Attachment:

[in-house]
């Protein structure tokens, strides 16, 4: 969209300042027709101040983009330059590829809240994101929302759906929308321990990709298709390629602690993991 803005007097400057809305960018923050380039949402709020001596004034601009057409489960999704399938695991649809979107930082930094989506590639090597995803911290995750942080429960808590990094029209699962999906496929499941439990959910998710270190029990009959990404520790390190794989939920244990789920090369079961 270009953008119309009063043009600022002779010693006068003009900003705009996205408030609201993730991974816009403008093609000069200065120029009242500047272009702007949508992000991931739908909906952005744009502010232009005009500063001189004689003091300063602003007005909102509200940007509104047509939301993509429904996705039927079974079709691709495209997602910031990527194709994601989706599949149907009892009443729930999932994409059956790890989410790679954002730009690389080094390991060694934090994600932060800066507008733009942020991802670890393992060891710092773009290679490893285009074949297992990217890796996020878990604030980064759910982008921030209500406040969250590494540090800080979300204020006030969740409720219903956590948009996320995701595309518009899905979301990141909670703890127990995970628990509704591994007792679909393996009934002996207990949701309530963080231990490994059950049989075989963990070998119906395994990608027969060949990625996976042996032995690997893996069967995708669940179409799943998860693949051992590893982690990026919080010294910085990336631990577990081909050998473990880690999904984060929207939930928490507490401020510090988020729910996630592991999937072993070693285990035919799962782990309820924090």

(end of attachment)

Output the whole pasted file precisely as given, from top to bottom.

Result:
[in-house]
């Protein structure tokens, strides 16, 4: 969209300042027709101040983009330059590829809240994101929302759906929308321990990709298709390629602690993991 803005007097400057809305960018923050380039949402709020001596004034601009057409489960999704399938695991649809979107930082930094989506590639090597995803911290995750942080429960808590990094029209699962999906496929499941439990959910998710270190029990009959990404520790390190794989939920244990789920090369079961 270009953008119309009063043009600022002779010693006068003009900003705009996205408030609201993730991974816009403008093609000069200065120029009242500047272009702007949508992000991931739908909906952005744009502010232009005009500063001189004689003091300063602003007005909102509200940007509104047509939301993509429904996705039927079974079709691709495209997602910031990527194709994601989706599949149907009892009443729930999932994409059956790890989410790679954002730009690389080094390991060694934090994600932060800066507008733009942020991802670890393992060891710092773009290679490893285009074949297992990217890796996020878990604030980064759910982008921030209500406040969250590494540090800080979300204020006030969740409720219903956590948009996320995701595309518009899905979301990141909670703890127990995970628990509704591994007792679909393996009934002996207990949701309530963080231990490994059950049989075989963990070998119906395994990608027969060949990625996976042996032995690997893996069967995708669940179409799943998860693949051992590893982690990026919080010294910085990336631990577990081909050998473990880690999904984060929207939930928490507490401020510090988020729910996630592991999937072993070693285990035919799962782990309820924090």